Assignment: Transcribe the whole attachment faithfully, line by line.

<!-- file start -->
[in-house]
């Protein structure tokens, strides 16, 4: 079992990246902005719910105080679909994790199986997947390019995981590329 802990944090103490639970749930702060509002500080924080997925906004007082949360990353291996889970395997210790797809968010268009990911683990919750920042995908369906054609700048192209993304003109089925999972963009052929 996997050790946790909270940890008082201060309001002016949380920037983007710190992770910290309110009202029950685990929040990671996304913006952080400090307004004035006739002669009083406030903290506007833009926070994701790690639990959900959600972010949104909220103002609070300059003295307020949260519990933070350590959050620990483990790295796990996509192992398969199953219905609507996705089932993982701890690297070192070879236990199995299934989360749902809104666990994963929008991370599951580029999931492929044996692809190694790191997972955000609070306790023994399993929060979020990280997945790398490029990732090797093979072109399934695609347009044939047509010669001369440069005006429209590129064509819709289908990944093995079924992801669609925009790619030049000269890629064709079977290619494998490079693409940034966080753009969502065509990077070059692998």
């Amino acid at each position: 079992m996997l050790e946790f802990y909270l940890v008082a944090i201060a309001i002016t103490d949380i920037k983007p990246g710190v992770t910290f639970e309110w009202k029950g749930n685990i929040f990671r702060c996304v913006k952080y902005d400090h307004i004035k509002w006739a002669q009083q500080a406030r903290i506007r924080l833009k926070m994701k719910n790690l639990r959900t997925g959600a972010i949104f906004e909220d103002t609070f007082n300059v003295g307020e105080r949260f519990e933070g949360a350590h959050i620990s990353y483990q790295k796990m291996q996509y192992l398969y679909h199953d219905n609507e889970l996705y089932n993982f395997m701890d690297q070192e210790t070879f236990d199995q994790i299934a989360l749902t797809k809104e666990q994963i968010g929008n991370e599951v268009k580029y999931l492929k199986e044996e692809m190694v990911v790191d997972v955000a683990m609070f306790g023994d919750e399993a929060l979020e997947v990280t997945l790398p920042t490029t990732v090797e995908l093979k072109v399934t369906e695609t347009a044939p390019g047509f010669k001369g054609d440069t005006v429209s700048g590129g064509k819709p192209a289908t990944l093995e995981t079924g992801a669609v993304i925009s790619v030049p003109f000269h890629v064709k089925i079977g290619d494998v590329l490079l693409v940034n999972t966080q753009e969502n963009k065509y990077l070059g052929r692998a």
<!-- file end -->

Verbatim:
[in-house]
């Protein structure tokens, strides 16, 4: 079992990246902005719910105080679909994790199986997947390019995981590329 802990944090103490639970749930702060509002500080924080997925906004007082949360990353291996889970395997210790797809968010268009990911683990919750920042995908369906054609700048192209993304003109089925999972963009052929 996997050790946790909270940890008082201060309001002016949380920037983007710190992770910290309110009202029950685990929040990671996304913006952080400090307004004035006739002669009083406030903290506007833009926070994701790690639990959900959600972010949104909220103002609070300059003295307020949260519990933070350590959050620990483990790295796990996509192992398969199953219905609507996705089932993982701890690297070192070879236990199995299934989360749902809104666990994963929008991370599951580029999931492929044996692809190694790191997972955000609070306790023994399993929060979020990280997945790398490029990732090797093979072109399934695609347009044939047509010669001369440069005006429209590129064509819709289908990944093995079924992801669609925009790619030049000269890629064709079977290619494998490079693409940034966080753009969502065509990077070059692998």
């Amino acid at each position: 079992m996997l050790e946790f802990y909270l940890v008082a944090i201060a309001i002016t103490d949380i920037k983007p990246g710190v992770t910290f639970e309110w009202k029950g749930n685990i929040f990671r702060c996304v913006k952080y902005d400090h307004i004035k509002w006739a002669q009083q500080a406030r903290i506007r924080l833009k926070m994701k719910n790690l639990r959900t997925g959600a972010i949104f906004e909220d103002t609070f007082n300059v003295g307020e105080r949260f519990e933070g949360a350590h959050i620990s990353y483990q790295k796990m291996q996509y192992l398969y679909h199953d219905n609507e889970l996705y089932n993982f395997m701890d690297q070192e210790t070879f236990d199995q994790i299934a989360l749902t797809k809104e666990q994963i968010g929008n991370e599951v268009k580029y999931l492929k199986e044996e692809m190694v990911v790191d997972v955000a683990m609070f306790g023994d919750e399993a929060l979020e997947v990280t997945l790398p920042t490029t990732v090797e995908l093979k072109v399934t369906e695609t347009a044939p390019g047509f010669k001369g054609d440069t005006v429209s700048g590129g064509k819709p192209a289908t990944l093995e995981t079924g992801a669609v993304i925009s790619v030049p003109f000269h890629v064709k089925i079977g290619d494998v590329l490079l693409v940034n999972t966080q753009e969502n963009k065509y990077l070059g052929r692998a």